Extreme Programming (XP) can be a very effective way to build software, but out of the box, it is poorly suited to many teams. It requires that the team is small, co-located, and working on a single product at any given time. It also assumes that suitable designs can be arrived at by working in micro-increments (eg. TDD cycles) without up-front design. In this post, I'll discuss how XP can be adapted to suit modern start-ups.
XP is rad
XP works very well for quickly building a new software system and adapting it to meet customer needs. Iterative development, customer value, automated testing, bug-free code and energized work are all a great fit for any innovative team. It is simple to get started (assuming your team is prepared to dive right in), simple to manage, and is designed to be adapted over time.
What about Kanban?
Since the Kanban methodology doesn't have XP's constraints, it seems to be a popular choice in recent years. Kanban, however, is more complicated to get started with (coming up with phases and WIP limits) and more complex to manage (adjusting classes of service and SLAs). Despite the complexity, it doesn't cover technical practices at all. Additionally, the intense focus that is fostered by using iterations is lost.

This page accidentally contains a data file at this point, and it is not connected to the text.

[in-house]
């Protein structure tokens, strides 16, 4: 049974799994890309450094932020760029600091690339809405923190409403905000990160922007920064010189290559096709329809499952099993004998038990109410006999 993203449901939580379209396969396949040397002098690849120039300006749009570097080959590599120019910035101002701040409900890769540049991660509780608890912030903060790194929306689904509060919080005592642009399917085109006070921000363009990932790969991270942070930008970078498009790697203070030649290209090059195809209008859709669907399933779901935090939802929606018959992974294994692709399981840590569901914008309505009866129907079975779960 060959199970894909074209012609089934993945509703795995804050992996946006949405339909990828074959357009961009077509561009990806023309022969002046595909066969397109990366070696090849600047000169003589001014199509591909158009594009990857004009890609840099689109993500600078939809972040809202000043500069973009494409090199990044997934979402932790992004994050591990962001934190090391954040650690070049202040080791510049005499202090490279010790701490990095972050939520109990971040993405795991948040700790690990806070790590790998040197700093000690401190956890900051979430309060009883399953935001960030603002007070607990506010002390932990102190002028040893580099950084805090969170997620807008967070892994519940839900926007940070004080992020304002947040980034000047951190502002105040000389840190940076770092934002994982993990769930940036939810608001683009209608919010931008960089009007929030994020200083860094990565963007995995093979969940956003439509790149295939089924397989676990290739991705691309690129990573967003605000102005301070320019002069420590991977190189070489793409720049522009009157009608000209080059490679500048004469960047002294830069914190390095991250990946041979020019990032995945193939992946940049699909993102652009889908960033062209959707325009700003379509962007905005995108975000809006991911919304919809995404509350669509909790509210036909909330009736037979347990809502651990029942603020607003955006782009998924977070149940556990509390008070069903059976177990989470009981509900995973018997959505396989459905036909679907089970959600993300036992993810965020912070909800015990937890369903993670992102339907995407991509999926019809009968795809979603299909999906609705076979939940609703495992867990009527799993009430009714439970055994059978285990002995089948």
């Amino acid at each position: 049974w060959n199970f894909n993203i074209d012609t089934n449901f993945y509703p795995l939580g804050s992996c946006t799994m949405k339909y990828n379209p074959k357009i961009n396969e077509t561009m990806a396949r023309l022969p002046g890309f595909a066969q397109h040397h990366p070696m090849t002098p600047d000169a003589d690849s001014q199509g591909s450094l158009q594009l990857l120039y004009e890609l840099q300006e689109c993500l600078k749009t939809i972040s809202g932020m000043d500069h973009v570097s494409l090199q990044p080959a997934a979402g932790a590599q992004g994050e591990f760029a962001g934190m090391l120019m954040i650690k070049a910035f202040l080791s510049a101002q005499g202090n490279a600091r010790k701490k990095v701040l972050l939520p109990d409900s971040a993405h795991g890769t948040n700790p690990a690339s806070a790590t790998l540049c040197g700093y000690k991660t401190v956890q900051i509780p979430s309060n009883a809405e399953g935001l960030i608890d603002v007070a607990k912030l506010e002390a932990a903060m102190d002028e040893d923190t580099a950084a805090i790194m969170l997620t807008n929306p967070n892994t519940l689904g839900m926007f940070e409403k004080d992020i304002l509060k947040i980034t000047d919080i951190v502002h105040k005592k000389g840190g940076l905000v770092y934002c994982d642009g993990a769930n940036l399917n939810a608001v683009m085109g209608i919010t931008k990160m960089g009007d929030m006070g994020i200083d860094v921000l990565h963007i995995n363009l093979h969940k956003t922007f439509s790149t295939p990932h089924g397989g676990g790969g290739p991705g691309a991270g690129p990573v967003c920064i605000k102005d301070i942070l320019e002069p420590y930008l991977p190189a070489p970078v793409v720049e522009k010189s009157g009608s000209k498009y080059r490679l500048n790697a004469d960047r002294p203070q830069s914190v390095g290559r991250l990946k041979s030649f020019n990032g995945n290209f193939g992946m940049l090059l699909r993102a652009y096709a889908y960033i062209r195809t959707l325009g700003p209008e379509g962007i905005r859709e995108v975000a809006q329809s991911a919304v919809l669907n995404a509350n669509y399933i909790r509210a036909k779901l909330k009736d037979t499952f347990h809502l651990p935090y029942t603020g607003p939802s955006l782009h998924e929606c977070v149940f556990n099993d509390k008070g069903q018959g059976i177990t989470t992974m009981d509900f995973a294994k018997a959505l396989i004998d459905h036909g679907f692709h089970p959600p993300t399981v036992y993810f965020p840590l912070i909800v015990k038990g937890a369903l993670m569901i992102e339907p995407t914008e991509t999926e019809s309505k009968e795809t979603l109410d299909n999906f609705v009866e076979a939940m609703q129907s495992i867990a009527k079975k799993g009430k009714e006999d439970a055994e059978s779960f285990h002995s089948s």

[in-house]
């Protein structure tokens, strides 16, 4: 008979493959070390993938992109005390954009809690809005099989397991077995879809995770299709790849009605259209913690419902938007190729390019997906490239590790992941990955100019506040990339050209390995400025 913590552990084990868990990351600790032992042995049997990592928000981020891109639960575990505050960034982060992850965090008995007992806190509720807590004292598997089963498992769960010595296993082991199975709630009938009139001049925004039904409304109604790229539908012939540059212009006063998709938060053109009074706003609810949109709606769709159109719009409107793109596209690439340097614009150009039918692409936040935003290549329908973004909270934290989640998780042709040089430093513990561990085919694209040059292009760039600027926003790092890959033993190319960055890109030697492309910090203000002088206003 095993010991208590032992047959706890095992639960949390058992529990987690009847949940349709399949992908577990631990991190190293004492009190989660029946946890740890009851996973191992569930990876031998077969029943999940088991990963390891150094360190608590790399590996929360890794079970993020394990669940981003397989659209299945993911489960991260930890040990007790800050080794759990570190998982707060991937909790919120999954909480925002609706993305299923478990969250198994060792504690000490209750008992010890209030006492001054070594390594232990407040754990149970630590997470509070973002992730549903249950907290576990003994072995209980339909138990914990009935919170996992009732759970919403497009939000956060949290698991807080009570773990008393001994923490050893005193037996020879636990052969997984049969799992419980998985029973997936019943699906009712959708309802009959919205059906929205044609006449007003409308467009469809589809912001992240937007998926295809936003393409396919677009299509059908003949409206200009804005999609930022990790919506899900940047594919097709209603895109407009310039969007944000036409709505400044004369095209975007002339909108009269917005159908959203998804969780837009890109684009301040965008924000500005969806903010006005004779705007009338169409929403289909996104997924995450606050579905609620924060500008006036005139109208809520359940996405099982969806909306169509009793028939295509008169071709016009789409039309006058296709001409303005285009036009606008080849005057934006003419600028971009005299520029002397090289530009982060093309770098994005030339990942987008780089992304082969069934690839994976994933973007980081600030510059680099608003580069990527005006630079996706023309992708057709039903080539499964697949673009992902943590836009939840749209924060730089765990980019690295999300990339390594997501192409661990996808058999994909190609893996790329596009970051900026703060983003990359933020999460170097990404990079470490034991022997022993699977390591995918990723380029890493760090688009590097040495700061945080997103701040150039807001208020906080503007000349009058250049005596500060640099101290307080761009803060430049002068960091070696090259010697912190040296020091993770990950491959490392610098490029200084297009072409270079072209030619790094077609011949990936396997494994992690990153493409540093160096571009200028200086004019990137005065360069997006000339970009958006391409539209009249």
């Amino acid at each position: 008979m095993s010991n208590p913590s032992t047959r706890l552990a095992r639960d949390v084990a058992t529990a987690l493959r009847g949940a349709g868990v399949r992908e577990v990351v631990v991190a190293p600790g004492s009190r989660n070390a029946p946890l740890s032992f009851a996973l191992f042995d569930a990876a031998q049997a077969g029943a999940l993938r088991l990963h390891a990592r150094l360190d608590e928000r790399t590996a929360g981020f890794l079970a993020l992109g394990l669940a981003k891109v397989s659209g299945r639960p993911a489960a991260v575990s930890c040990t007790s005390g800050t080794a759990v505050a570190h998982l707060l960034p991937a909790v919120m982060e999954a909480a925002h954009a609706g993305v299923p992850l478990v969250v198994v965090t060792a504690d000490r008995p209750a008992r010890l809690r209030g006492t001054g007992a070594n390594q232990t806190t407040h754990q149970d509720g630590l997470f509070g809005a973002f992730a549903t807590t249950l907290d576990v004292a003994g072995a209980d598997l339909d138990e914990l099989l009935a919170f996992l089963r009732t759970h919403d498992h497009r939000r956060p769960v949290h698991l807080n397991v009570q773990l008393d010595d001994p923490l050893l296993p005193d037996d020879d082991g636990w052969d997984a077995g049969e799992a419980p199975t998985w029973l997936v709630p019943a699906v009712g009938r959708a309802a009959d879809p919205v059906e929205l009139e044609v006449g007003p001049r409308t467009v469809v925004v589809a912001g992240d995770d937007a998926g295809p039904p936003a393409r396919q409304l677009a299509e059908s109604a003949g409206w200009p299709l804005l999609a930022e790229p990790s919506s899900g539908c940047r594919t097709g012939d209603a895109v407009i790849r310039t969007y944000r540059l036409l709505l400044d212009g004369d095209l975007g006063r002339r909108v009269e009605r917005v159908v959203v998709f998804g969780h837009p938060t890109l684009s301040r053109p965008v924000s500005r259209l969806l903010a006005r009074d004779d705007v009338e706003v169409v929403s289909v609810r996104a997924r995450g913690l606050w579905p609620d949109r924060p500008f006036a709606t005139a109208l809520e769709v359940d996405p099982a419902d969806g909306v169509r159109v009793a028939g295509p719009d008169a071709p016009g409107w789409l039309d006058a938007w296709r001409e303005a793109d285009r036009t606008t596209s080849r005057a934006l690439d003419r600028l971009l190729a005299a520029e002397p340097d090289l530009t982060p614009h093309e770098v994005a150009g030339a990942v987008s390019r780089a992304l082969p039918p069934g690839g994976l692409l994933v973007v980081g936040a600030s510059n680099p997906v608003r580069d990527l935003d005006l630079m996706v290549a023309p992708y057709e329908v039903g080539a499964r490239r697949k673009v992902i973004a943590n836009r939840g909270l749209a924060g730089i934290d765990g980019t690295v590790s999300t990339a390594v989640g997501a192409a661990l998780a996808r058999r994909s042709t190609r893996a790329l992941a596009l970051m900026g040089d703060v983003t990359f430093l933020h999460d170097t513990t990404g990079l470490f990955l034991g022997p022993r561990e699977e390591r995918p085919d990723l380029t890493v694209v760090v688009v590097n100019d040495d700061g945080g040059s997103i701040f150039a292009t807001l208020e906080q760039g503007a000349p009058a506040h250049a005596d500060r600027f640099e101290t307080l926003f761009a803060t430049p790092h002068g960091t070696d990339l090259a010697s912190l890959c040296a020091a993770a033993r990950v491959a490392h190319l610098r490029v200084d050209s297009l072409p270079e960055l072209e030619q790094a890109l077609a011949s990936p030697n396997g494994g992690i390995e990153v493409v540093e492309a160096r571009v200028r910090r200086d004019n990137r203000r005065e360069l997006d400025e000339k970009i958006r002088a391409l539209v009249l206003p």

Also, Kanban (as originally designed) seems to eschew estimation, which doesn't work well for fine-grained project tracking. All items (stories or tasks) in a Kanban system are treated as equivalent in size, but on the teams I've worked on, tasks/stories usually vary in size quite a bit. While splitting large stories is a good practice with either methodology, it doesn't completely solve the problem. Significant functionality can't really be broken into pieces equivalent in size to a small task (like re-arranging widgets on a page or fixing a small bug).